Thanks to her diverse language skills and command of dialects, Morsey now has more than 100 titles to her credit, from novels to self-help books. She has narrated more than 30 downloadable titles for Audible, including Felicia Andrews’ unabridged Riverrun, a 372-page book that took Morsey 16 hours and 22 minutes to record.
“It’s been wonderful,” she said. “I’ve done more audio books than voice-over work. What I would love to do is videogames, playing a character. And I would like to do animated work. That really interests me.”
Morsey is a visual artist, too. Her paintings and pieces by fellow workers were recently on display in the Hippodrome Gallery. Illustrations by Morsey appear in A Knowing, a book written by fellow Hippodrome actor and longtime friend Nell Page.
And then there’s Morsey’s film work. She had a role as a nursing home director in the 1999 film First of May starring Julie Harris and has appeared in a handful of independent films.
But it’s the theatre that gives Morsey the most satisfaction. She has now appeared in at least 80 Hippodrome productions over the years. Some of her favorite roles have been as Alcandre the magician in The Illusion and as Maria Callas in Master Class. She also loved doing The Glass Menagerie, To Kill a Mockingbird and “that Scottish play” she could not utter (Macbeth).
And to think that Morsey studied to be a dental hygienist in college before turning to acting. But she prefers to not talk about personal stuff.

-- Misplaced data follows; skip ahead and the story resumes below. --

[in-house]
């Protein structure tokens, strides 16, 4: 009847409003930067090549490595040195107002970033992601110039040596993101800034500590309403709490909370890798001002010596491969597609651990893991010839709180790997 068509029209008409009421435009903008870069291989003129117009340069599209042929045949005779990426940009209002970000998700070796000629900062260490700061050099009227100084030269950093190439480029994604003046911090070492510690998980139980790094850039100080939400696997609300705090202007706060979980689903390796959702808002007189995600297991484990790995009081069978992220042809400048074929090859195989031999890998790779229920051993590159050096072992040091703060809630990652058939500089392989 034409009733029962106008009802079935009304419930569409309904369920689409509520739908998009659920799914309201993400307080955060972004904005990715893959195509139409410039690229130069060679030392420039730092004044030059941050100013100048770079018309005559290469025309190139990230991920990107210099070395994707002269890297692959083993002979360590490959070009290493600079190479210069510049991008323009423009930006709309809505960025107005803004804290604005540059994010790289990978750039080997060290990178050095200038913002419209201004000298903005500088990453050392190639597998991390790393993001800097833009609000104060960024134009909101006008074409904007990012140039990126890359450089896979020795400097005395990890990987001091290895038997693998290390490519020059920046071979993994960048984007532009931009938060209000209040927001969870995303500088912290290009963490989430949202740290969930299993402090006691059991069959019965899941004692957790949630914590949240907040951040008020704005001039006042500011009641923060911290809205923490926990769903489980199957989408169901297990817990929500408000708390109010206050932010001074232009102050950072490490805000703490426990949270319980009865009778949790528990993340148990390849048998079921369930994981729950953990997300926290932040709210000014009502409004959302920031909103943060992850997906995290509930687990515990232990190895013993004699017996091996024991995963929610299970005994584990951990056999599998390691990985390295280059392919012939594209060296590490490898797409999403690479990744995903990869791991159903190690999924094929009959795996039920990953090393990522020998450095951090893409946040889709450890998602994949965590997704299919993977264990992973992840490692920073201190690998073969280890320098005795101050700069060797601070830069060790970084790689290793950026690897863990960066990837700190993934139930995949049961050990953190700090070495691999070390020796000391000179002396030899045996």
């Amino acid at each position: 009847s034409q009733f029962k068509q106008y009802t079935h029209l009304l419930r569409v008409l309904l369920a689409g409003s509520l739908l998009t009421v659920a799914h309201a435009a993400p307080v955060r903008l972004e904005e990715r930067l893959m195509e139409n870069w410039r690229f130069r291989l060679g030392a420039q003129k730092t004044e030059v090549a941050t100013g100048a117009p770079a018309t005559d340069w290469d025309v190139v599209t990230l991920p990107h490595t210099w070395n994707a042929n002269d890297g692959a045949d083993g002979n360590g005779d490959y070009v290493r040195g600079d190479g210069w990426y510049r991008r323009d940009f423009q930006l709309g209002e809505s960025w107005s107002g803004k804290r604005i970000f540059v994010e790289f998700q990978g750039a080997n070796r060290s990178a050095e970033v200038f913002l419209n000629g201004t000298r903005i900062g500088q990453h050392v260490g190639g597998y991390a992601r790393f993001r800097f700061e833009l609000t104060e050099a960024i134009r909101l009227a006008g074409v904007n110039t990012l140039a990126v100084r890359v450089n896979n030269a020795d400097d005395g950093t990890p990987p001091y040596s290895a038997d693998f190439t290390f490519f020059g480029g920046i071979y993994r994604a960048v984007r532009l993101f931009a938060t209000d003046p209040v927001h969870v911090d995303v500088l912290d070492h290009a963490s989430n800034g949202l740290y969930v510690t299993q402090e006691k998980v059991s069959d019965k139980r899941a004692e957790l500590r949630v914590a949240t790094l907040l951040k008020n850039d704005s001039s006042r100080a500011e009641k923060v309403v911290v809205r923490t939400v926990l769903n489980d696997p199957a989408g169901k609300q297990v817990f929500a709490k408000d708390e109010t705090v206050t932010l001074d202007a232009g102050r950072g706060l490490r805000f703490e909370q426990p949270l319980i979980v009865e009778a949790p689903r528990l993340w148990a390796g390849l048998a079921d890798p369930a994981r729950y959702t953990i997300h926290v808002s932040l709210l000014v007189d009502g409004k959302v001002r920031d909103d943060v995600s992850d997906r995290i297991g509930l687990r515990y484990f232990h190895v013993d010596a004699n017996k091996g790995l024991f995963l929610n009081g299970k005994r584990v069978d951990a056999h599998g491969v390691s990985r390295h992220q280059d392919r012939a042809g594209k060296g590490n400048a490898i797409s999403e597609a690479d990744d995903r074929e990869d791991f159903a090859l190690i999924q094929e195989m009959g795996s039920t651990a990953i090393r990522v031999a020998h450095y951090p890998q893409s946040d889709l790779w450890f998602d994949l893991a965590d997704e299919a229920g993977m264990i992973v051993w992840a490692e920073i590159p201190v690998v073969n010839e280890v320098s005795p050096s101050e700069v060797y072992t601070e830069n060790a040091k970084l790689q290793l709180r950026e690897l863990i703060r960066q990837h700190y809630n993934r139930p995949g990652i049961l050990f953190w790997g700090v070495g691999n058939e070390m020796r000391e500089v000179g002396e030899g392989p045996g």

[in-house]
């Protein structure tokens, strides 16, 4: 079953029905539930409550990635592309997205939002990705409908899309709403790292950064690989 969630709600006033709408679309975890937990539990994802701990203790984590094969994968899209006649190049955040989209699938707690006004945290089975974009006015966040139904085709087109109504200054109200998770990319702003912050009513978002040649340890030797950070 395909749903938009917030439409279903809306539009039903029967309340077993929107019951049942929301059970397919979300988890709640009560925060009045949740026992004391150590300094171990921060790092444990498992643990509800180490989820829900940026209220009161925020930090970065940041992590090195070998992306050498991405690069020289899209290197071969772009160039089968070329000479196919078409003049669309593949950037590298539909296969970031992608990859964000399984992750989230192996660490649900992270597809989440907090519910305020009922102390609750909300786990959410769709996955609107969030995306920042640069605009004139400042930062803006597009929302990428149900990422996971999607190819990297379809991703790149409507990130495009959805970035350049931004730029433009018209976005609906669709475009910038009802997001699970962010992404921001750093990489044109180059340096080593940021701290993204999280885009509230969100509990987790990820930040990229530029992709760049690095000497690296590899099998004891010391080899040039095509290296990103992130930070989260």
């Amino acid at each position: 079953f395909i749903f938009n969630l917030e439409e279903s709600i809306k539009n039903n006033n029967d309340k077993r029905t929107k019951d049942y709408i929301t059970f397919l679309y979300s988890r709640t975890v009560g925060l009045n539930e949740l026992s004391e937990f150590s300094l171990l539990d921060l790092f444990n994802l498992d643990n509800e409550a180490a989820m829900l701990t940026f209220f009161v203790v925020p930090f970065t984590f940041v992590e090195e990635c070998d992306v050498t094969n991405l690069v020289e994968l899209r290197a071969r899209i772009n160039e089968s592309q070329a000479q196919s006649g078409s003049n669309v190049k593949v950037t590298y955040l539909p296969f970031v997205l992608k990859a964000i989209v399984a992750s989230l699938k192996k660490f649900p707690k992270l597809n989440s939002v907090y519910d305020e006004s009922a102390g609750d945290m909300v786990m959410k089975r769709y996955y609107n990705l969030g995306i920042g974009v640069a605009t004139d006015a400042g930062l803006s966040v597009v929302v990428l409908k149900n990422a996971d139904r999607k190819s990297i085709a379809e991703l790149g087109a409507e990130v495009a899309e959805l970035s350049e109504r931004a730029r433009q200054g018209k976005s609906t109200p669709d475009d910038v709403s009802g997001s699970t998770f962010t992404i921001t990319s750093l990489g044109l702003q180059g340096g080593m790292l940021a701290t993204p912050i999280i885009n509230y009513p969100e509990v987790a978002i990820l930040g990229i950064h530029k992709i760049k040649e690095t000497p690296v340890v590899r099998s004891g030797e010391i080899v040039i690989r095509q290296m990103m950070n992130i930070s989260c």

“I don’t really like people to know about me that much, except I’d love for them to see me act,” she said.
Morsey is particularly fond of works by Tennessee Williams, Edward Albee, Arthur Miller and Deborah Zoe Laufer.
“The plays I love are the ones that are a little bit off the beaten path that tell a story of everyday people running their lives and having huge epiphanies just within themselves that change the whole world for them and maybe for someone else.”
Caldwell said Morsey commands attention on stage in whatever role she plays.
“Sara was born a leading lady,” Caldwell said. “She’s tall, she’s beautiful, she’s statuesque, but she can also play a character role. The universe has been good to her.”
— Noel Leroux
Hippodrome State Theatre
25 SE 2nd Place
Gainesville, FL 32601
Box office: 352 375-4477
Seven performances a week through Jan. 31